Analysis and Lessons Learned
Empathetic listening is considered “a core component of competent communication” and has been associated with outcomes for listeners that have been positive. These outcomes include “more satisfying friendships and intimate relationships, better understanding” and increased perceptions of credibility and likeability; individuals who engage in empathetic listening are also often seen to be more persuasive. In mediation settings, more effective outcomes have been observed, with consensus able to be reached, even in intensely emotional circumstances.
Empathetic listening is a useful technique for encouraging the “surfacing of important information, [reducing] defensive, and [creating] an environment conducive to collaborative problem-solving.”
However, there are “few validated instruments to measure empathic listening,” a necessary prerequisite to being able to test its effects. However, Graham D. Bodie has developed an Active-Empathic Listening (AEL) scale that shows promise in being able to measure empathy, a direct outcome of empathic listening. Bodie conducted several studies that demonstrated both construct validity and inter-rater reliability for his measurement. However, there remains a lack of a “unifying theory that unravels the tangle of underlying effects, results, and processes” of empathetic listening.
    Salem, Richard. "Empathic Listening." Beyond Intractability, edited by Guy Burgess and Heidi Burgess. Boulder, Colorado, USA: Conflict Research Consortium, University of Colorado, 2003. Retrieved from https://www.beyondintractability.org/essay/empathic_listening
 Edward B. Titchener, Lectures on the Experimental Psychology of the Thought Processes (New York, 1909), quoted in Ronald C. Arnett and Gordon Nakagawa, “The assumptive roots of empathic listening: A critique,” Communication Education 32, no. 4 (1983): 369. Retrieved from https://www.researchgate.net/publication/248939772_The_assumptive_roots_of_empathic_listening_A_critique
 Ronald C. Arnett and Gordon Nakagawa, “The assumptive roots of empathic listening: A critique,” Communication Education 32, no. 4 (1983): 368.
 David E. Berlo, The Process of Communication (New York: Holt, Rinehart, and Winston, 1960): 119, quoted in Ronald C. Arnett and Gordon Nakagawa, “The assumptive roots of empathic listening: A critique,” Communication Education 32, no. 4 (1983): 369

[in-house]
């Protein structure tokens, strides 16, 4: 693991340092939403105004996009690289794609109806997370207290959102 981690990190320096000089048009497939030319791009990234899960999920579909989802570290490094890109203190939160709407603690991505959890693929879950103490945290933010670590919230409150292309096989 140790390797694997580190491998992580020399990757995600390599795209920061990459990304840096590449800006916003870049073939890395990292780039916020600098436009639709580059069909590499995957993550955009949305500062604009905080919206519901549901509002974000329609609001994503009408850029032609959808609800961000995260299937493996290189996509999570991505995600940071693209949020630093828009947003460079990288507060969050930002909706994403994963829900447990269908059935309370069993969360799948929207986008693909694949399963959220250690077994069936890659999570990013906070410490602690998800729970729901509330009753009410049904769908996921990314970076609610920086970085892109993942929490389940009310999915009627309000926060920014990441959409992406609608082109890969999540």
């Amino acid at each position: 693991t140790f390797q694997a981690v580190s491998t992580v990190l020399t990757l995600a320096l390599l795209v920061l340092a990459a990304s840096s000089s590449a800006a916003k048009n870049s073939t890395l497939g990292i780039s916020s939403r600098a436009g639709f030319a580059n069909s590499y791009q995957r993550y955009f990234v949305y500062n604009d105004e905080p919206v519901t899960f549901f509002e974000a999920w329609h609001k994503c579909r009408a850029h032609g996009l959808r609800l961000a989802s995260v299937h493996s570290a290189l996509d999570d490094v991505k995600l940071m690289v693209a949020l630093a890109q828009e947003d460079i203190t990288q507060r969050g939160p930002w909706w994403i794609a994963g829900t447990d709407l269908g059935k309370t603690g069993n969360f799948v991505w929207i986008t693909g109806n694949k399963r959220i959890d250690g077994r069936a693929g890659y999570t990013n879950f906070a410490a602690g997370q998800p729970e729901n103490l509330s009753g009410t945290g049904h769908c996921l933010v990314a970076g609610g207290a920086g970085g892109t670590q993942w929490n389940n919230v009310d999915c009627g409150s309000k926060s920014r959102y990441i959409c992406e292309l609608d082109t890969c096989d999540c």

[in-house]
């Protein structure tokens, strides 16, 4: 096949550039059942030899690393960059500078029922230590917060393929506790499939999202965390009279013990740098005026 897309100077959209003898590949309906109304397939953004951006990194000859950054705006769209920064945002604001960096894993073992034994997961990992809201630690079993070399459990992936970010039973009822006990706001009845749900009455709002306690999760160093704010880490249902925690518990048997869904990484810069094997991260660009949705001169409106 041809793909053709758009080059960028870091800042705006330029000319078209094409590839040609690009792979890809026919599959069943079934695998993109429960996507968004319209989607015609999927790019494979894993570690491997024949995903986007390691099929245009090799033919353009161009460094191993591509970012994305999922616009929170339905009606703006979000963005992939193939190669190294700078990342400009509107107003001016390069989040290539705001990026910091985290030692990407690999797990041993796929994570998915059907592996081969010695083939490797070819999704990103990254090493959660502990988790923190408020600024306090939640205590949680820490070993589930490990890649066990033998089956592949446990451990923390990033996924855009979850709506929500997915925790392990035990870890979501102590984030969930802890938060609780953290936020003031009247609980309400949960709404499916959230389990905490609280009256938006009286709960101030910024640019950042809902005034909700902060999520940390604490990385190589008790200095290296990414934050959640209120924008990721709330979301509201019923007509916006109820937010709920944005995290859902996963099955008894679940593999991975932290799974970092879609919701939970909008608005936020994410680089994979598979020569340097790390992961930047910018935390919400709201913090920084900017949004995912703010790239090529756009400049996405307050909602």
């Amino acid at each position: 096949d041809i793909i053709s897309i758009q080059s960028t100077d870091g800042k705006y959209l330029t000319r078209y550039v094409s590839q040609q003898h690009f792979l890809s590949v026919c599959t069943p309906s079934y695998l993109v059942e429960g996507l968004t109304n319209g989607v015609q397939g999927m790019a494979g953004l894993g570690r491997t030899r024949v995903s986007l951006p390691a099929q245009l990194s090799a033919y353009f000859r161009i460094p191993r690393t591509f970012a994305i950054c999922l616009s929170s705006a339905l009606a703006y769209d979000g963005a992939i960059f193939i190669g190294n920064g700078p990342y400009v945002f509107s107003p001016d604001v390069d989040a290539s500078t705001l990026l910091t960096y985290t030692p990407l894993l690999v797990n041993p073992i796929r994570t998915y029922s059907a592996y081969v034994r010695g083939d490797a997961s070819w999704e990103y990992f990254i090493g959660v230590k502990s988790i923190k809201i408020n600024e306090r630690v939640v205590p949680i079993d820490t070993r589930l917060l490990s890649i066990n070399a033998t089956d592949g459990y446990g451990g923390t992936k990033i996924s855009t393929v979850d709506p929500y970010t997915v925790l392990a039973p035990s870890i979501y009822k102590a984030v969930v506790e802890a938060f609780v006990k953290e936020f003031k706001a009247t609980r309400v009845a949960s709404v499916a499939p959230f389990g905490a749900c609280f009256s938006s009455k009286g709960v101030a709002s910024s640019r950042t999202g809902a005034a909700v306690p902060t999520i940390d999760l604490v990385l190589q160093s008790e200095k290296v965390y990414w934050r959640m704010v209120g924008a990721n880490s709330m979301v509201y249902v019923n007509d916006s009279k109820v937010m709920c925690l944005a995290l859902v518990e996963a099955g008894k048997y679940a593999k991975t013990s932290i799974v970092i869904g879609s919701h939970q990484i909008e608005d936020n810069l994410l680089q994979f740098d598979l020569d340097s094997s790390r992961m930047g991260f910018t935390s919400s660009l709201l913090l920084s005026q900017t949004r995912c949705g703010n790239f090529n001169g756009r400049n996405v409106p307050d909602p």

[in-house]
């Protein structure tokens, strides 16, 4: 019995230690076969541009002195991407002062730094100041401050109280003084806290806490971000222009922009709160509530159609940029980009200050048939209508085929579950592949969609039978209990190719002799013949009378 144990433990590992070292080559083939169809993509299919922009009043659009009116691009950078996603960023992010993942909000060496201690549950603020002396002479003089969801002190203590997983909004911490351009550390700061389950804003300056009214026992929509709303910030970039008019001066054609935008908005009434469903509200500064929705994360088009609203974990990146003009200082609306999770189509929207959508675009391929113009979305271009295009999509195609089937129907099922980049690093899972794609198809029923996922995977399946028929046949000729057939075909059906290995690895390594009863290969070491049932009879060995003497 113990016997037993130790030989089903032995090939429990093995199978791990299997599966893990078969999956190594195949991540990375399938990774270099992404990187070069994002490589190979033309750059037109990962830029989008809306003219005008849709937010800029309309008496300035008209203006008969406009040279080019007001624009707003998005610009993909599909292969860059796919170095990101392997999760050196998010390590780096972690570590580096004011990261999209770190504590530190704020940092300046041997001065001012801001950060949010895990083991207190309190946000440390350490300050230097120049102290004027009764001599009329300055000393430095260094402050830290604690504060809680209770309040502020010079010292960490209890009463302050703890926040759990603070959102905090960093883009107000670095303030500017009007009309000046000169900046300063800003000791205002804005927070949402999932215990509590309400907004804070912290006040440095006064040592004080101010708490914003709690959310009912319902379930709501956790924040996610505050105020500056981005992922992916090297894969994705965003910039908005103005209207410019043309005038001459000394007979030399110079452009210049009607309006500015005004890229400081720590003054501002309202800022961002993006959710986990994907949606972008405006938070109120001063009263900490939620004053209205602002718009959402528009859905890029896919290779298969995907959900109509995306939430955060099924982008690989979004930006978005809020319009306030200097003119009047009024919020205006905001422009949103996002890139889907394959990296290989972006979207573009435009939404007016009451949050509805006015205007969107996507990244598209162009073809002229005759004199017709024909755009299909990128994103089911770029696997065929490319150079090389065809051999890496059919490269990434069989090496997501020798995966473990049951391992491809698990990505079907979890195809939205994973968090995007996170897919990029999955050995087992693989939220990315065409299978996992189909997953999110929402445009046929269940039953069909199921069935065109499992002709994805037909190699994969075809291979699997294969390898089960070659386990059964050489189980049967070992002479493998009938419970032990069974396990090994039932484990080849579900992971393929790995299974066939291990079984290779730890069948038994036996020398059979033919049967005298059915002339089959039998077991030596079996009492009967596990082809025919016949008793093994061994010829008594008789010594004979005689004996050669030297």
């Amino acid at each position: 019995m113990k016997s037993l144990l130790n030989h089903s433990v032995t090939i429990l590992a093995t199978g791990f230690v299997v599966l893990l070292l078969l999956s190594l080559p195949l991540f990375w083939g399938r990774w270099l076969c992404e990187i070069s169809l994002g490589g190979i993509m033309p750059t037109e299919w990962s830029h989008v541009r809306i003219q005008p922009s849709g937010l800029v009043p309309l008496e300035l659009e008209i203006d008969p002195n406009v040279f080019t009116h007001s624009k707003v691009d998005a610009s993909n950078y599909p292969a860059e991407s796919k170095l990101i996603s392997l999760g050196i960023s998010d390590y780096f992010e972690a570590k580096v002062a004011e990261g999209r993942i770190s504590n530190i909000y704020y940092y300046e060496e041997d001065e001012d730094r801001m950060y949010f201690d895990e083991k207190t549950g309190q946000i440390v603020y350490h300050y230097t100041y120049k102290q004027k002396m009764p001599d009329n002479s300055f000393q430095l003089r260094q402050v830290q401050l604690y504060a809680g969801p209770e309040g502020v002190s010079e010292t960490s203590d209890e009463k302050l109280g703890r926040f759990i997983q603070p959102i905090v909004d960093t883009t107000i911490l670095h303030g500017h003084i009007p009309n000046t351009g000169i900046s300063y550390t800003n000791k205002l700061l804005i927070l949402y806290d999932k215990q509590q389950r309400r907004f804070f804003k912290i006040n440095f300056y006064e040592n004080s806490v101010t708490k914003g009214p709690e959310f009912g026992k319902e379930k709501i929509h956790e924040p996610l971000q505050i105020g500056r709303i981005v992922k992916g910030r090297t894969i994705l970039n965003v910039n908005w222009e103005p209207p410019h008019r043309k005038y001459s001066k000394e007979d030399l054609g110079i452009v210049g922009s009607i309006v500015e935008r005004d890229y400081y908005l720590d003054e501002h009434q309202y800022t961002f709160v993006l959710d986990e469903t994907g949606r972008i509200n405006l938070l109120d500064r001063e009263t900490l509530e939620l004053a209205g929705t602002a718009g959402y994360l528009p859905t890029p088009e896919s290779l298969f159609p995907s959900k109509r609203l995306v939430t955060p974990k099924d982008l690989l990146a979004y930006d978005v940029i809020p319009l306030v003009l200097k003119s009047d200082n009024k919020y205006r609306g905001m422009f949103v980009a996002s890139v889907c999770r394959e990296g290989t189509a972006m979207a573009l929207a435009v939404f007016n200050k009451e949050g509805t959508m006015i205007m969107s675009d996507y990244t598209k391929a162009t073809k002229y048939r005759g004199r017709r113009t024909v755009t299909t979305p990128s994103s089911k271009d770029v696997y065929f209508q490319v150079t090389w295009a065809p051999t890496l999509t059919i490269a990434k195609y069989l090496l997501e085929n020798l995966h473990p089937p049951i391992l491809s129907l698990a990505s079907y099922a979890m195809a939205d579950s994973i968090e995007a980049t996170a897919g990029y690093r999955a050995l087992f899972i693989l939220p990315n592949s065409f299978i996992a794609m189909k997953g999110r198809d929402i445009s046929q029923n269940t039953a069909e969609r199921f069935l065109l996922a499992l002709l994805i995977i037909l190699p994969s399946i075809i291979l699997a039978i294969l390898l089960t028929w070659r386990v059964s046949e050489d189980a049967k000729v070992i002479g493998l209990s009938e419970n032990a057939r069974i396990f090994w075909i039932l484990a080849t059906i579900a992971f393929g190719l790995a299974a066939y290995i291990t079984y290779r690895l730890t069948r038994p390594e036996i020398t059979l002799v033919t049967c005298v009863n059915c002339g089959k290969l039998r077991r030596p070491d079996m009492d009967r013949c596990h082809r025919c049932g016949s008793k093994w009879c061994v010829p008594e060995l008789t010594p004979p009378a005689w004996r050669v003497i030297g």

Ronald C. Arnett and Gordon Nakagawa, “The assumptive roots of empathic listening: A critique,” Communication Education 32, no. 4 (1983): 369.
 Carl R. Rogers, “The Interpersonal Relationship: The Core of Guidance,” Harvard Educational Review, 32 (1962): 420. Retrieved from https://www.researchgate.net/publication/282971859_The_Interpersonal_Relationship_The_Core_of_Guidance
 Ronald C. Arnett and Gordon Nakagawa, “The assumptive roots of empathic listening: A critique,” Communication Education 32, no. 4 (1983): 370.
 Larry E. Sullivan, "Empathetic Listening." In The SAGE Glossary of the Social and Behavioral Sciences, ed. Larry E. Sullivan, 175. (Thousand Oaks, CA: SAGE Publications, Inc., 2009). Retrieved from http://sk.sagepub.com/reference/behavioralsciences/n868.xml
 Richard Salem, “The Benefits of Empathic Listening.” Beyond Intractability, eds. Guy Burgess and Heidi Burgess. (Boulder, Colorado: Conflict Research Consortium, University of Colorado, 2003),https://www.beyondintractability.org/essay/empathic_listening
 Salem, “The Benefits of Empathic Listening.”
 Terrence L. Chmielewski, "Empathic Listening," in The SAGE Encyclopedia of Communication Research Methods., ed. Mike Allen (Thousand Oaks, CA: SAGE Publications, Inc, 2017), 413-416. Retrived from http://methods.sagepub.com/reference/the-sage-encyclopedia-of-communication-research-methods/i4553.xml?fromsearch=true
   Richard Salem, “The Benefits of Empathic Listening.” Beyond Intractability, eds. Guy Burgess and Heidi Burgess. (Boulder, Colorado: Conflict Research Consortium, University of Colorado, 2003), https://www.beyondintractability.org/essay/empathic-listening
        Terrence L. Chmielewski, "Empathic Listening," 413-416. Retrived from http://methods.sagepub.com/reference/the-sage-encyclopedia-of-communication-research-methods/i4553.xml?fromsearch=true
Practical Guide on Empathic Listening: http://learninginaction.com/PDF/ELSR.pdf
Active Listening: The Art of Empathetic Conversation: https://positivepsychologyprogram.com/active-listening/
Basics of Empathetic Listening: https://www.youtube.com/watch?v=ALIvGIjCBRY